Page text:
About us

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The Making Waves team (l-r): Anita Sinner; Paula Cameron; Sarah Lawrance; Dorothy Lander.




For me, this photo, taken by Kit Grauer on the Galiano Island ferry dock, represents the essence of island life, a west coast moment that embodies how place is artful inspiration. My research interests in arts-based methods, women’s learning experiences, life writing, teacher education and adult education bring together diverse threads that inform how I understand teaching and learning. In addition to this project, I’m a post-doctoral fellow at the University of Lethbridge; a research collaborator with Kit Grauer investigating youth and new media; and I teach photography for the classroom.



I have long been fascinated by authority as an embodied (and gendered) performance of power in our daily lives. Most recently, I’ve created a body of arts-informed work, including sculpture, drawings, and a zine, that consider (disrupted) health and embodiment as sources of learning and re-imagined authority. I am a PhD student working with the Centre for Arts-informed Research in the Adult Education and Community Development program at OISE/UT in Toronto.

This image was taken by Fenn Martin at Mabou Mines Beach, Nova Scotia, in late August, 2008. I chose it for its geographic representation of living at the seams: at the edge of what is known and possible. It is a common quandary for Maritimers that we must leave home in order to return again. Economic and educational opportunities pull many of us reluctantly away. I am now living and learning in the biggest city in the country. In my work, I am inspired by my grandmother, a seamstress who made magic of making do, and my grandfather, a farmer and diviner who coaxed water from unexpected cracks in the ground.



Sarah Lawrance is a 2nd year M.A. candidate at the University of Ottawa in Ottawa, Ontario, where she is currently studying the various intersections between sex work and pedagogy in order to understand and give voice to sex worker activists, artists, and educators. She is also interested in social justice activism, nonhierarchical organization, subcultures, the social construction of menstruation, and alternative approaches to education.

I think this photo begins to illustrate how I use my body as a canvas, as a tool in challenging people’s perceptions of and assumptions about the roles that we play– like our gender, sexuality, and even what it means to be an academic or an educator! My self-presentation, or ‘costume’, in some ways serves to deny the legitimacy of these perceptions and assumptions, and in other ways it makes the performative element of these roles evident.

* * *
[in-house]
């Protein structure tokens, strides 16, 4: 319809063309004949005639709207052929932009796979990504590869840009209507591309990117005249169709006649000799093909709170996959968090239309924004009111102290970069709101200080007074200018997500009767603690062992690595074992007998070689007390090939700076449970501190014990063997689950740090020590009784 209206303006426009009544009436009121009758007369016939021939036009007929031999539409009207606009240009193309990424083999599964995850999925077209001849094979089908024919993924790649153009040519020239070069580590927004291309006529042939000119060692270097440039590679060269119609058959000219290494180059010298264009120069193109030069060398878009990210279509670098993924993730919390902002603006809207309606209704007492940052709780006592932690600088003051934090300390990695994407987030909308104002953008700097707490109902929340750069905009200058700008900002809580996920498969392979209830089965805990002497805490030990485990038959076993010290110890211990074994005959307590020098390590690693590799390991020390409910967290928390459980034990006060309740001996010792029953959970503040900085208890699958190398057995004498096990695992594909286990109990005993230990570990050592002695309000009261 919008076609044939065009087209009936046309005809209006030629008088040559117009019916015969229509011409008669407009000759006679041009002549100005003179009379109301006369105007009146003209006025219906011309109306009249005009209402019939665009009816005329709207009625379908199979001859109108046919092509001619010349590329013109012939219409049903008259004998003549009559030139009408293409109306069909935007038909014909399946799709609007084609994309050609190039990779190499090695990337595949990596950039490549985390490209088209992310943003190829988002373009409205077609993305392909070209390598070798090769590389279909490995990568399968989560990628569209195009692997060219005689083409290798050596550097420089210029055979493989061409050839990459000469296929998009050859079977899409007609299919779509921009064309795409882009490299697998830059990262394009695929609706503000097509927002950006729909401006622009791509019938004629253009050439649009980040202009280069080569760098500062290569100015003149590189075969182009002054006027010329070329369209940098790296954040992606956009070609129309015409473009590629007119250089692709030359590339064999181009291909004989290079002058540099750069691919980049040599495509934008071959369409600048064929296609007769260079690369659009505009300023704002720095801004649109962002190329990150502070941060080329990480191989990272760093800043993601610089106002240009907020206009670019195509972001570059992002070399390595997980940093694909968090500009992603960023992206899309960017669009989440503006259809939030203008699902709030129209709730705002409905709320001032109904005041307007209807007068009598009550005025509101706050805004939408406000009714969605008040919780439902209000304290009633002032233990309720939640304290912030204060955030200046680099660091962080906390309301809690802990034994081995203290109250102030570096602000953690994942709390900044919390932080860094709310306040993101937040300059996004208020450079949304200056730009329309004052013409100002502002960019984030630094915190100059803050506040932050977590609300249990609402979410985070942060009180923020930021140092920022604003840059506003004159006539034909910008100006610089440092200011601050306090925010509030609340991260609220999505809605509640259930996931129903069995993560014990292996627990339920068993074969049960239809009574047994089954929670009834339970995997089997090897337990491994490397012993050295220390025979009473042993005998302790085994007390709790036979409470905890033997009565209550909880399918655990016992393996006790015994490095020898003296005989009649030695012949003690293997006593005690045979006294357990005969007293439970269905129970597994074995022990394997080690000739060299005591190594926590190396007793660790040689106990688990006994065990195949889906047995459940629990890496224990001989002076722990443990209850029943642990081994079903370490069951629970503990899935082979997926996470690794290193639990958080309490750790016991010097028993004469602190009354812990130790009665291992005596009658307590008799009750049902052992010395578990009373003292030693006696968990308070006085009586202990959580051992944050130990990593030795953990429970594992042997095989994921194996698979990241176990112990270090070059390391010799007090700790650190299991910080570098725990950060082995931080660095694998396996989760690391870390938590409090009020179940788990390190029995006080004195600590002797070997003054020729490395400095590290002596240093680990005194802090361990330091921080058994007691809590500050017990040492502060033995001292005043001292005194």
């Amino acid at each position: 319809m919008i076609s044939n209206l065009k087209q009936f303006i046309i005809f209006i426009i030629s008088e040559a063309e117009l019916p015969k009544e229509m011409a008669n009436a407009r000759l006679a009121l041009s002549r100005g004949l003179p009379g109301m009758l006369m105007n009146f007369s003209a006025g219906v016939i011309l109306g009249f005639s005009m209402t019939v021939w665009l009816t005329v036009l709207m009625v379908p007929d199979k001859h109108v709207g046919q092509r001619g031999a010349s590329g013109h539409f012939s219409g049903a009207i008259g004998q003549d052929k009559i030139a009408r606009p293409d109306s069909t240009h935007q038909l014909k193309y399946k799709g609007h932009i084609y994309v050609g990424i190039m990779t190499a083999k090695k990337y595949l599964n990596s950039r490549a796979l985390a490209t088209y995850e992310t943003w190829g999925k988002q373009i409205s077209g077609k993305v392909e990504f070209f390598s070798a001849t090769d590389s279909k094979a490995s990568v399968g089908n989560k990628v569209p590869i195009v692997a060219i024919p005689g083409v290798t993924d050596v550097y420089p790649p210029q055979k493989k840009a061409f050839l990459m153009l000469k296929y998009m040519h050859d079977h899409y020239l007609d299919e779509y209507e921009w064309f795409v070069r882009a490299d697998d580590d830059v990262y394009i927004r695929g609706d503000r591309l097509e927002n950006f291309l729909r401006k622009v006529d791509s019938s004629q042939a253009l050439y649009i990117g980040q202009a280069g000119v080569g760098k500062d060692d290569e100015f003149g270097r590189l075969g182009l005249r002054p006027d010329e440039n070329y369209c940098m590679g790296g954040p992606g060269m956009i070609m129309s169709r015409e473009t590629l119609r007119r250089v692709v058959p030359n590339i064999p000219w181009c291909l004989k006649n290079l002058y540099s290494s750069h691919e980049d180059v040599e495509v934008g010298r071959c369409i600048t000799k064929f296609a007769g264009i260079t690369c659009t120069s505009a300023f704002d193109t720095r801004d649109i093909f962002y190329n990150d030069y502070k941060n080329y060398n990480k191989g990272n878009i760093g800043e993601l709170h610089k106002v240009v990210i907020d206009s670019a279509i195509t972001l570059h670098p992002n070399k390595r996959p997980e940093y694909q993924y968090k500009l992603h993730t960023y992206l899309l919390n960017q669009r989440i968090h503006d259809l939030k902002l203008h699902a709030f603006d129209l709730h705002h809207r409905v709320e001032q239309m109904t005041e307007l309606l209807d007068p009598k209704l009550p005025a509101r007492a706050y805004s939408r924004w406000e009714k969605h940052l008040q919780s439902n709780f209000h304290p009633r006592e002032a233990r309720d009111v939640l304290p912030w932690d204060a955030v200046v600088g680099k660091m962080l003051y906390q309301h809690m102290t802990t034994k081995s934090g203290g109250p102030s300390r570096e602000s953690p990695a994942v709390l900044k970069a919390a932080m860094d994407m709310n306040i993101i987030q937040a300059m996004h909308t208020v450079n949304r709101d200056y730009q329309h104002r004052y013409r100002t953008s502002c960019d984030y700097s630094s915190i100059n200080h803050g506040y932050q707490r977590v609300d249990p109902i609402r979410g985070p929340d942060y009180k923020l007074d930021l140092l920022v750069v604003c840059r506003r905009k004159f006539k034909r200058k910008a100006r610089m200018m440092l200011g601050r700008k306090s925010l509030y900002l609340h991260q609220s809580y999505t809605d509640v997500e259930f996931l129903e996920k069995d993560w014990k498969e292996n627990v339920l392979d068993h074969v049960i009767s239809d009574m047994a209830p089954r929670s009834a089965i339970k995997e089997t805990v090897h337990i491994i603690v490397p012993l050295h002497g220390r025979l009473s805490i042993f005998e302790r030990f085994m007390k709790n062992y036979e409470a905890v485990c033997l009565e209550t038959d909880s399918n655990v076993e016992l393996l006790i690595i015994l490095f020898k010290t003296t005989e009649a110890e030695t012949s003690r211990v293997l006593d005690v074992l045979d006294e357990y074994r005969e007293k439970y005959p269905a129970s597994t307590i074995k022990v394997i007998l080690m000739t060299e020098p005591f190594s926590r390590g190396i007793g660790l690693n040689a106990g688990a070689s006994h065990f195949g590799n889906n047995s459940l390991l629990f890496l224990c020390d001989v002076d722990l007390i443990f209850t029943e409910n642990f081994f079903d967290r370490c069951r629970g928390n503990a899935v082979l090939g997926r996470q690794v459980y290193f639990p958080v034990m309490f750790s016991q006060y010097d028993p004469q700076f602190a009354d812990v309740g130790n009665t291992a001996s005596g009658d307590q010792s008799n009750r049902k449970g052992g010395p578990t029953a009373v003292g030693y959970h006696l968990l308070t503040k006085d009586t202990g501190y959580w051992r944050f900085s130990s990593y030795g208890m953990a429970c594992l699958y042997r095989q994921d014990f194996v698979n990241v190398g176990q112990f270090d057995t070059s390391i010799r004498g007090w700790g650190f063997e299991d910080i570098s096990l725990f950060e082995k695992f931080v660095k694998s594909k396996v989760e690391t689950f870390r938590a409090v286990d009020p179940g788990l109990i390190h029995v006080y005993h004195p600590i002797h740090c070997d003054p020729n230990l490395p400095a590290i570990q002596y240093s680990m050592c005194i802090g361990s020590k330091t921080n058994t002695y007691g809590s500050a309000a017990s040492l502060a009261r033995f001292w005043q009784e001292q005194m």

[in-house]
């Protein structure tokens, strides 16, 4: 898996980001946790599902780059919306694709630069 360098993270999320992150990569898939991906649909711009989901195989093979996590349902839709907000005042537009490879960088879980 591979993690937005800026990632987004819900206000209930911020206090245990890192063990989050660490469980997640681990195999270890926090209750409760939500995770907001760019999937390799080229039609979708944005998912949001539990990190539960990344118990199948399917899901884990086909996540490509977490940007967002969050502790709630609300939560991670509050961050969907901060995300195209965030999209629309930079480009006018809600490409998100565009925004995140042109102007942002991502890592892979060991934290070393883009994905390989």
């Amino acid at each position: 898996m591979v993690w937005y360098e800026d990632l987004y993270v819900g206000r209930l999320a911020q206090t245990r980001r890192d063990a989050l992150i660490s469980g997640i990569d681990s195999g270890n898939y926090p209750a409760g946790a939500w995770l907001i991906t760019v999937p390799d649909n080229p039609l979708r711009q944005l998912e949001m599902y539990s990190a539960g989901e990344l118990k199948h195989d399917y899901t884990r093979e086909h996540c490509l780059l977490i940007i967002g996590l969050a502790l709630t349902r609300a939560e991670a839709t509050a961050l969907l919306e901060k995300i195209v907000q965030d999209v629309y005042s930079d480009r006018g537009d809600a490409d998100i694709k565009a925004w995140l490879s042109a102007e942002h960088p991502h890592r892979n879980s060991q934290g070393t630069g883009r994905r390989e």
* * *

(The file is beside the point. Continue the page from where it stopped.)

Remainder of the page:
(photo credit: John Graham-Pole, my husband and co-researcher)

The sunflowers, planted from seed in the summer of 2008, grew tall in the black earth of a horse barn foundation on our two acres on the outskirts of Antigonish, Nova Scotia. For me, sunflowers stretching toward the sun, nourished by the bounty of the earth, are an emblem for the appreciative approach to life and learning and research – hence the focus of this blog on the value of women’s stories and women’s art through history. My front story: I am Senior Research Professor at St Francis Xavier University. In 2007, I retired as teacher and thesis advisor in the Master of Adult Education program at StFX. I continue my arts-based, historical research, focusing on women’s social movement learning, e.g., temperance, suffrage, cooperatives, peace, hospice/palliative care, and art-for-health.

My back story: The seeds of my engagement with women’s art and activism were sown early in life; my mother, my aunts and grandmothers were active in the Woman’s Christian Temperance Movement. As a teen, I reluctantly participated in WCTU elocution contests, and attended youth leadership gatherings. I was exposed to – if not aware – of the range of art forms that WCTU women brought to bear on social and public health issues related to tobacco, alcohol, poverty, and family violence. Only in my academic research life, did I come lately to a [sunflower] appreciation of the legacy of my temperance foremothers to the women’s movement.


Dear Reader: A letter from Dorothy

One Response to “About us”

  1. Hi Dorothy, just saw your note on Gravity Matters, Thanks, glad you were moved. Sonja


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